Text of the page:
Last week I shared my story about finding my dog, Maple. I was so fortunate to get her back within 24 hours. If I had not, there are other things I would have set in motion to continue my search. I want to share five more tools with you, in case you ever find yourself in the same predicament.
- Dogs Finding Dogs. I actually left a message for this group during our search for Maple. Thankfully we found her and didn’t need their assistance, so I called back to let them know this. Dogs Finding Dogs is a 501(c)3 organization that tracks and finds lost pets. When they take your case, they stick with you until your pet is found. This is an all-volunteer group, comprising highly trained dogs and their handlers. A handler and dog successfully helped one of my clients find a missing dog that had been hit by a car and hid herself in the woods. She recovered from her injuries.
- Rent the sign at your local fire company. Andrea from LostPetPR suggested this to me. The local fire company was located just down the road from where Maple went missing. It would’ve cost me $10 to rent the sign. A simple message is suggested: “Missing Dog, small brown terrier, Bayville Shores Fenwick DE, call (111) 111-1111.”
- Borrow a trap from the local SPCA. Because so many dogs and cats are skittish when on the lam, you may need to set up a trap to get them back. I definitely experienced this with Maple. She saw me and heard my voice, but she ran away from me. Even family pets go into survival mode. A trap can be set up in a location where the pet has been spotted. Tasty food is a good way to entice the pet to enter the trap.
- Leave a trail back to “home base.” Using a combination of clothing with your scent on it and treats or food, you can make a trail from a location where your pet has been seen to your home or to a safe place to set up a trap.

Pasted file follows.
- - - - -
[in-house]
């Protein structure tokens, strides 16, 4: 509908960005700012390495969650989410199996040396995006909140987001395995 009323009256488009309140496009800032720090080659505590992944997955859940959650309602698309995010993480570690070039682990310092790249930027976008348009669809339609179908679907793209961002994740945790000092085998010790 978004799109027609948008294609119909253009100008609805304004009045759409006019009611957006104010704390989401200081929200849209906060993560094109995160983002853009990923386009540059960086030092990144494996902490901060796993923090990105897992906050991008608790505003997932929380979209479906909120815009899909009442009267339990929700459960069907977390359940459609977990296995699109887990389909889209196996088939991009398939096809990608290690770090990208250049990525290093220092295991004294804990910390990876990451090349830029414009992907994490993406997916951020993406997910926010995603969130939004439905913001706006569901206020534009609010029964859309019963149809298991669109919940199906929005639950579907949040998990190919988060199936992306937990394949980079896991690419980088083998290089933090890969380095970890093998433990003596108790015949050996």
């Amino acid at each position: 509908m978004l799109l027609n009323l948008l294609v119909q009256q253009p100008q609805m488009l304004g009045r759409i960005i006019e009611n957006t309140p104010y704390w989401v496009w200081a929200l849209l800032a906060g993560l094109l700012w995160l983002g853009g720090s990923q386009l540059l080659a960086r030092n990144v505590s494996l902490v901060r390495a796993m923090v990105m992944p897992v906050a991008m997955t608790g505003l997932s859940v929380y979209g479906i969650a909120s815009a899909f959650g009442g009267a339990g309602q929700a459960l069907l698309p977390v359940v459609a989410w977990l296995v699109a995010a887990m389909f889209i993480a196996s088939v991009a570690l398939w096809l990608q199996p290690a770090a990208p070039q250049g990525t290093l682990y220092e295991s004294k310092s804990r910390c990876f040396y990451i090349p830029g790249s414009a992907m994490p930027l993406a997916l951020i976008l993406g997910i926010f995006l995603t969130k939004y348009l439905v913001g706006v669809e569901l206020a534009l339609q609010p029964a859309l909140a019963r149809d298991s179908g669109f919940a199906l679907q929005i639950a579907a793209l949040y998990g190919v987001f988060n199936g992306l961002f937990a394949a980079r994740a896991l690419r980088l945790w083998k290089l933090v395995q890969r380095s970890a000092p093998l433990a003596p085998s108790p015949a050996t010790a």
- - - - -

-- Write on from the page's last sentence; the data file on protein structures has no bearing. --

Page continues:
- Use your car as a mobile sign. Write a message on the back window of your car (and a friend’s car too) using a glass marker. Again, the message should be simple, and make sure to include a legible contact phone number so it’s easy for folks to reach you. Make the letters at least 3-4 inches tall so they can be seen easily.
For more reading and tips on this topic, I like this website. Just last weekend in my local area, I watched the power of social media reunite a lost dog with her owner. She had been missing for three days and was found 4-5 miles from home. An alert citizen visiting a local cemetery saw her and posted a photo of her on a community Facebook page. From there, word made its way to her owner, who was able to find her and catch her the next day. This story is a good reminder of perhaps the most important thing when a pet goes missing: be proactive immediately to get the word out.